Metronomy and a serious bass.
Metronomy and a serious bass.
Photo by Grégoire Alexandre

Metronomy's Joseph Mount Is Just Not That Into Guitars

Music has played such a big role in Joseph Mount's life that it's easy for him to think of instruments as people with personalities. The drums, for instance, are like an easygoing, affable drinking buddy. He considers the bass guitar more serious and thoughtful — maybe someone who abstains from alcohol.

"Guitars would just be annoying people," he says, sounding genuinely fed-up with six-strings. "Like, total assholes, not the kind of people you want to hang out with." But then his tone brightens considerably: "When you get into synthesizers, they're very nice, funny characters. I would enjoy the company of synthesizers and drums, but not so much guitar."

That attitude makes sense coming from Mount, the mind behind the long-running English band Metronomy. Though the four-piece plays traditional rock instruments, his tendencies as the group's founder and sole creator have always leaned away from guitar-heavy arrangements and more into the realm of New Wave, disco, and modern electronic music.

Mount spoke with New Times from his home in Paris ahead of Metronomy's set during House of Creatives Music Festival Saturday, November 11. Having just put his two children to bed, he discusses how his formative years as a musician have shaped his long career as an idiosyncratic frontman and a master remixer and producer. Before he formed Metronomy in 1999, Mount had begun making music on drums and playing live DJ sets around Devon, England. He has since branched out to become something of a multi-instrumentalist, but he still most strongly identifies as a percussionist.

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"The drums are one instrument I actually have some level of skill at," he says. "It was also my route into everything, the drums. I think it's interesting how many drummers end up becoming great overall musicians in their own way, because they're often dismissed at the beginning. There's a certain level of humility that comes with being a drummer."

As a listener, Mount finds the rhythm section — the interlocking of drums and bass — to be the most compelling part of most songs. By no coincidence, he writes most of his instrumental hooks on bass rather than guitar or keyboard, and his approach to constructing songs historically has been beat-centric. "But as you become a bit more mature," he muses, "you realize that your instrument isn't the center of the universe. Now I start building songs in any number of ways, maybe with more melodic stuff or chords, but the rhythm of the track always has to give me some level of satisfaction."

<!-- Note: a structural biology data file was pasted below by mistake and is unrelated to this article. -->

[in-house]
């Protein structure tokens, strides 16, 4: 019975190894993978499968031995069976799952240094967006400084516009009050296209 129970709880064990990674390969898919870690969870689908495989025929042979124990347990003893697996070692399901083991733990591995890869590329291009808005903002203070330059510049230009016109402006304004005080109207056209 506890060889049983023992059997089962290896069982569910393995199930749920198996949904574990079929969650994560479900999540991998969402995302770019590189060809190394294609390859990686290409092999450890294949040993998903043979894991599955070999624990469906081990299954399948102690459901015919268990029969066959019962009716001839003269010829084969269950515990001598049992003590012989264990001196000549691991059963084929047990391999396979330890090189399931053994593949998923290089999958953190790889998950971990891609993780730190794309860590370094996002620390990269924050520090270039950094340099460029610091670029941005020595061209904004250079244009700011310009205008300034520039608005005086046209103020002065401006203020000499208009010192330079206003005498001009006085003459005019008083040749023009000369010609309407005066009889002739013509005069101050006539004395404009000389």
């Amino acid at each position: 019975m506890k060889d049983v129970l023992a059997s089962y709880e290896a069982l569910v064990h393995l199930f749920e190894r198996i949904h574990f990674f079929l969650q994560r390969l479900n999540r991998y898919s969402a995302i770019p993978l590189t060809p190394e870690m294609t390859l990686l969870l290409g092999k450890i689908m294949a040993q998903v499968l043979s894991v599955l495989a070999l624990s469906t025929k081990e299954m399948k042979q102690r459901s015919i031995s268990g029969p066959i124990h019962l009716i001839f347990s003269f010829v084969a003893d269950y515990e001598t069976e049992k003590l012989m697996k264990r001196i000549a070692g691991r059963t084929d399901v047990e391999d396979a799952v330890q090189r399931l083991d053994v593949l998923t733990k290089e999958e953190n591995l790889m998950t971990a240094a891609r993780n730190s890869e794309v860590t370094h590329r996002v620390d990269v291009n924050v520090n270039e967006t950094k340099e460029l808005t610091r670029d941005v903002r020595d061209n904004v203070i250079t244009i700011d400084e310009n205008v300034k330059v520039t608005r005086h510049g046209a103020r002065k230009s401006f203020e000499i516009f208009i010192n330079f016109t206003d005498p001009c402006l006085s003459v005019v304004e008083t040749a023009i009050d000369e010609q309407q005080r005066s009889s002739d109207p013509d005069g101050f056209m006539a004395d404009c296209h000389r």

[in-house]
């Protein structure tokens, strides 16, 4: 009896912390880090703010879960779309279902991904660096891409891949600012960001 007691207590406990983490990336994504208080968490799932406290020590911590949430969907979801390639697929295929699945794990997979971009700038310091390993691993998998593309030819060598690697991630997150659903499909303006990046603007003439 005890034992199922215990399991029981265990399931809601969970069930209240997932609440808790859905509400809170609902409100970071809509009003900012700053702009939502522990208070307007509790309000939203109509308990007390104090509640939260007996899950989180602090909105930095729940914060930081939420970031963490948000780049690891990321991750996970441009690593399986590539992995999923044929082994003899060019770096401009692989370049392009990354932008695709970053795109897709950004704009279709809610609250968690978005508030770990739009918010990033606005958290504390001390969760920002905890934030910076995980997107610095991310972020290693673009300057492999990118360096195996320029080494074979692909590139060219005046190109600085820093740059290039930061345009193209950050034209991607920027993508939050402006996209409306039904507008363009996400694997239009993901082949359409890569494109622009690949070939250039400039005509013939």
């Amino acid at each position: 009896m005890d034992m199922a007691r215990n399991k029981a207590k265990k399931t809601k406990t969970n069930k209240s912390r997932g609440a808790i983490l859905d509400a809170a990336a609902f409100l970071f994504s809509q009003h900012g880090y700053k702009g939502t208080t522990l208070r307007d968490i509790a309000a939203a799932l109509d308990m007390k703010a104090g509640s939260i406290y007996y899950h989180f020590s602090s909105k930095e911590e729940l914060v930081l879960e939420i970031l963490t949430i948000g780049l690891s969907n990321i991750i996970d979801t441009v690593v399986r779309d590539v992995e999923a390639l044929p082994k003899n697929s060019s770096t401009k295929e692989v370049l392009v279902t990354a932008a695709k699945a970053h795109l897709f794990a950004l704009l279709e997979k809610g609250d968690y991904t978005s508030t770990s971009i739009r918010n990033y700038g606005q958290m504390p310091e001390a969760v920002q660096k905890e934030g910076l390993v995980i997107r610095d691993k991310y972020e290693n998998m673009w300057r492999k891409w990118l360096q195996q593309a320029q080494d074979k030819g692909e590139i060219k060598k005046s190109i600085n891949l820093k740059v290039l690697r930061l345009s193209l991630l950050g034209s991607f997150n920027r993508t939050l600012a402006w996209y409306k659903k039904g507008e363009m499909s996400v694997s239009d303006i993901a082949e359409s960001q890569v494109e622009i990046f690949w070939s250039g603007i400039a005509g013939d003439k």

Mount's creative process while writing and recording 2014's relatively subdued Love Letters was a departure. Rather than working alone, he made an effort to involve the whole band and write songs entirely before recording them rather than building them piece by piece in the studio. "It was a great experience, but now I've come back to my old way of working, playing around with samples and moving things around."

Indeed, though many musicians find laying songs out with a computer grid rigid and confining, Mount says that method allows him more flexibility to rearrange elements on the fly — for instance, to take the guitar from the chorus and see how it sounds on the verse instead. "Jamming is sort of the last resort for anyone — or it should be," he says, laughing.

That's especially true now thanks to advances in music production software that allow pretty much anyone with a laptop and some free time to try their hand as a composer. Mount says it's an amazing tool for aspiring producers and bedroom beatmakers like he was more than 20 years ago. "But you still need to have some sort of innate skill to get anywhere," he says. "It doesn't mean anyone can do it; it means anyone can try."

He returned to the lonesome approach with the spectacularly funky Summer 08. And recently, working on an as-yet-untitled sixth Metronomy record tentatively due out next year, he's been compelled to dive even deeper into electronic elements, attempting to "get into more interesting drum programming."

After all, maybe it's best for Mount that instruments aren't people: "I've always been more comfortable working alone."

House of Creatives Music Festival. With Metronomy, Alt-J, MGMT, and others. Saturday, November 11, and Sunday, November 12, at Historic Virginia Key Beach Park, 4020 Virginia Beach Dr., Miami; 305-960-4600; virginiakeybeachpark.net. Early-bird passes cost $99 via hocfest.com.

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